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Beyond Walker: 5 more political prank calls
Yesterday, Wisconsin Gov. Scott Walker fielded a 20-minute-long phone call from an impostor. But he's hardly the first to fall for such trickery
 
When Sarah Palin was pranked in 2008, she joined the ranks of other big-name politicians, including Gov. Scott Walker (R-Wis.) yesterday, who were interviewed by impostors.
When Sarah Palin was pranked in 2008, she joined the ranks of other big-name politicians, including Gov. Scott Walker (R-Wis.) yesterday, who were interviewed by impostors.
Corbis

When Buffalo Beast reporter Ian Murphy prank called Wisconsin Gov. Scott Walker (R) on Wednesday, posing as conservative billionaire David Koch, he was taking part in a long, vibrant tradition of punking the politically powerful. From Hugo Chavez to the Queen of England, a host of prominent leaders have wound up on the receiving end of these middle school-esque pranks. Here are five memorable examples:

1. Sarah Palin called by "Nicolas Sarkozy"
Days before the 2008 election, a notorious Canadian DJ known for pranking celebrities placed a call to Sarah Palin. Posing as French President Nicolas Sarkozy, he engaged the vice presidential nominee in a six-minute conversation that frequently veered into the realm of absurdity. (Listen to a recording of the call.) The fake Sarkozy, speaking in an exaggerated French accent, touched on foreign policy ("from my house, I can see Belgium.") and a shared love for hunting ("I just love killing animals, take away life, that is so fun."). From Palin's office: "Governor Palin was mildly amused to learn that she had joined the ranks of heads of state, including President Sarkozy, and other celebrities in being targeted by these pranksters. C'est la vie."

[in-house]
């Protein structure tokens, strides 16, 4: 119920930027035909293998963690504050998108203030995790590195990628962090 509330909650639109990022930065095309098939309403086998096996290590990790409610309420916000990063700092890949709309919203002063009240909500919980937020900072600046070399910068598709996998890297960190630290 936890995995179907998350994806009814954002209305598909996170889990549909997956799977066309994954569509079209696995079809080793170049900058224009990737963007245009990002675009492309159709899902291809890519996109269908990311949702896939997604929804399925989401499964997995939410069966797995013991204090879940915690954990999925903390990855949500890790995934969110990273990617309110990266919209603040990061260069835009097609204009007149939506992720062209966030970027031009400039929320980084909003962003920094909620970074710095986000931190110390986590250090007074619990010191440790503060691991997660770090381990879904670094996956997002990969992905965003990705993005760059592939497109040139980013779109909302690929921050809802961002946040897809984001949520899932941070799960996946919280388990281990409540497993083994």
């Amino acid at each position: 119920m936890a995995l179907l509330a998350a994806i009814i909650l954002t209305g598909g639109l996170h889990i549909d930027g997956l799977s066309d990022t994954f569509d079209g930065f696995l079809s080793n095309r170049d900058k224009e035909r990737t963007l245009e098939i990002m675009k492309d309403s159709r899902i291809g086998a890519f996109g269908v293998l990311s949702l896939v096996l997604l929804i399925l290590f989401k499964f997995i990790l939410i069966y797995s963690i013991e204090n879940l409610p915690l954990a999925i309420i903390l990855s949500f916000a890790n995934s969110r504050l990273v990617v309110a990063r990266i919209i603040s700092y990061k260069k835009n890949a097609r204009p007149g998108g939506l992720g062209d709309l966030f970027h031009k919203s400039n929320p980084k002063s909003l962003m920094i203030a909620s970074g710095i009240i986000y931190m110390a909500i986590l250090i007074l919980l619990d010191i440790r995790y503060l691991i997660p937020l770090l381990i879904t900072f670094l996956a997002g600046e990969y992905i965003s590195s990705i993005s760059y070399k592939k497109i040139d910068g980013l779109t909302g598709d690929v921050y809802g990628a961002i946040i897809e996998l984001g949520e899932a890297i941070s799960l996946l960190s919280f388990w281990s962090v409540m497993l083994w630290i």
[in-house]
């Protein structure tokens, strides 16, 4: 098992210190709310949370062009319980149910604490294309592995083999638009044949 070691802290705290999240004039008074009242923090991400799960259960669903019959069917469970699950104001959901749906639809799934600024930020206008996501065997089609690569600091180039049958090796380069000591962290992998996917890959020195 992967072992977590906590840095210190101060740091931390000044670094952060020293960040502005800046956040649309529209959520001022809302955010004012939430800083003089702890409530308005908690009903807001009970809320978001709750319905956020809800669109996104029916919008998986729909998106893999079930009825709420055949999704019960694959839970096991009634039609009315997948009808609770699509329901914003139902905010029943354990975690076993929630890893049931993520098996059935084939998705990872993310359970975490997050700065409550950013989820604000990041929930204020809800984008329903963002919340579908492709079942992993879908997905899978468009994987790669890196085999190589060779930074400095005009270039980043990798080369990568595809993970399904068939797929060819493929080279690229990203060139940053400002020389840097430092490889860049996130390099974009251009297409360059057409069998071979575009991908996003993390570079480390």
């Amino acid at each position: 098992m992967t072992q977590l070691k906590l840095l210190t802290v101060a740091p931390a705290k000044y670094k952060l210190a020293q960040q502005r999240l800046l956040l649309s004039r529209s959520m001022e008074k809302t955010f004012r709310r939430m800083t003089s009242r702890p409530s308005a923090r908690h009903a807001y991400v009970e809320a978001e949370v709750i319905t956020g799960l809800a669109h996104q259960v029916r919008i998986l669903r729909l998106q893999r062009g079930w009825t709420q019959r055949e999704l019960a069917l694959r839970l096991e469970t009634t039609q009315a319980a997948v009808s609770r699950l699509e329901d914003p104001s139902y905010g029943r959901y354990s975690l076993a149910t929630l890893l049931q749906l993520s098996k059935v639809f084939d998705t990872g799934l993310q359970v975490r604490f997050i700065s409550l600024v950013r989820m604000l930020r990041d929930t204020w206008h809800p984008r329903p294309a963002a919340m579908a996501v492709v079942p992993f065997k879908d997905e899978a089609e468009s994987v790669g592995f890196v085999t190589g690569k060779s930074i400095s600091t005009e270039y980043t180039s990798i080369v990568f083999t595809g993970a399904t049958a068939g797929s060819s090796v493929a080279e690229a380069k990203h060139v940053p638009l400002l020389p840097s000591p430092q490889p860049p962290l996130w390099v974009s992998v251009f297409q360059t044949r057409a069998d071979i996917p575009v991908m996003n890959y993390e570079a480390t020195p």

2. Hugo Chavez called by "Fidel Castro"
In 2003, Miami DJs Enrique Santos and Joe Ferrero used past Fidel Castro audio clips to pose as the Cuban dictator in a call to Venezuela's Hugo Chavez. (Listen to the call — which is in Spanish — here.) Since the duo only used the Castro audio they had on hand, the call was punctuated with misunderstandings. Here's a typical exchange. Chavez: ''Yes, brother, how's it going?'' Fake Castro: ''I'll do what you're asking me to." Chavez: ''I don't understand." Chavez soon grew suspicious, at which point Santos exploded in anger, calling the Venezuelan leader a "terrorist" and "murderer." Afteward, the DJs were astonished that their trick worked. "This was a conversation between two presidents," Ferrero said. "We're waiting for the men in black to show up."

3. Queen Elizabeth II called by Canadian PM "Jean Chretien"
In 1995, Montreal radio host Pierre Brassard posed as Canadian Prime Minister Jean Chretien, and spoke with Queen Elizabeth II for 14 minutes. During the conversation, according to a New York Times report, "Mr. Brassard and the Queen discussed her Halloween plans and the Quebec vote on independence. The Queen said she supports Canadian unity." Buckingham Palace confirmed that the Queen had fielded Brassard's call and said the prank was a "regrettable incident."

4. Tony Blair called by opposition leader "William Hague"
In 1998, radio DJ Steve Penk managed to reach Britain's then-prime minister Tony Blair by pretending to be Conservative opposition leader William Hague. But Blair knew something wasn't right the moment his fake opponent called him the insufficiently formal "Tony." Later, when Penk referred to "that Cher exercise video you were interested in," Blair can be heard laughing in the background. In fact, according to the BBC, the prime minister "was reported to have enjoyed himself so much that he was a little disappointed when the conversation ended so quickly."

5. Jacques Chirac called by Canadian PM "Stephen Harper"
The same radio team that pranked Palin in 2008 previously set their sights on French leader Jacques Chirac. In 2006, Marc-Antoine Audette pretended to be newly elected Canadian Prime Minister Stephen Harper, purportedly calling for an inaugural chat between the two leaders. After a fairly tame conversation — the fake Harper complained about media criticism, and then-president Chirac told him, "You can't prevent newspapers from saying any old stuff" — Audette revealed the hoax. Chirac laughed it off and assured the trickster that "my friendship for Canada and the new Conservative government is a real and unequivocal friendship."

 

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